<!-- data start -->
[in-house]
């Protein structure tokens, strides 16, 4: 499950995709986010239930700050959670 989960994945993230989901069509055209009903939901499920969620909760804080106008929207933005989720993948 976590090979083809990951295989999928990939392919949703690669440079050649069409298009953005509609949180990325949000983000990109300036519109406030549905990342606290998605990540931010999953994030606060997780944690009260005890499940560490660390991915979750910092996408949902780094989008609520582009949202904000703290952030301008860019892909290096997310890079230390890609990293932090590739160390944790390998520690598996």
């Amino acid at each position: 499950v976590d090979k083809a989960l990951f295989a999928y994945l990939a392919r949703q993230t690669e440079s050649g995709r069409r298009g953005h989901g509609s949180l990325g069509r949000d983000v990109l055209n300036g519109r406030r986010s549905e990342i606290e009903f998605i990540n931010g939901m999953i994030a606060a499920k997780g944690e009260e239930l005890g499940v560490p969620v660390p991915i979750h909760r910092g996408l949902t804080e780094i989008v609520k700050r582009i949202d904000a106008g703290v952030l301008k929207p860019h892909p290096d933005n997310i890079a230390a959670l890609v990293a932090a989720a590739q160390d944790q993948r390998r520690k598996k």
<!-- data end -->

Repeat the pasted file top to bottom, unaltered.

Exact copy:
[in-house]
């Protein structure tokens, strides 16, 4: 499950995709986010239930700050959670 989960994945993230989901069509055209009903939901499920969620909760804080106008929207933005989720993948 976590090979083809990951295989999928990939392919949703690669440079050649069409298009953005509609949180990325949000983000990109300036519109406030549905990342606290998605990540931010999953994030606060997780944690009260005890499940560490660390991915979750910092996408949902780094989008609520582009949202904000703290952030301008860019892909290096997310890079230390890609990293932090590739160390944790390998520690598996």
């Amino acid at each position: 499950v976590d090979k083809a989960l990951f295989a999928y994945l990939a392919r949703q993230t690669e440079s050649g995709r069409r298009g953005h989901g509609s949180l990325g069509r949000d983000v990109l055209n300036g519109r406030r986010s549905e990342i606290e009903f998605i990540n931010g939901m999953i994030a606060a499920k997780g944690e009260e239930l005890g499940v560490p969620v660390p991915i979750h909760r910092g996408l949902t804080e780094i989008v609520k700050r582009i949202d904000a106008g703290v952030l301008k929207p860019h892909p290096d933005n997310i890079a230390a959670l890609v990293a932090a989720a590739q160390d944790q993948r390998r520690k598996k």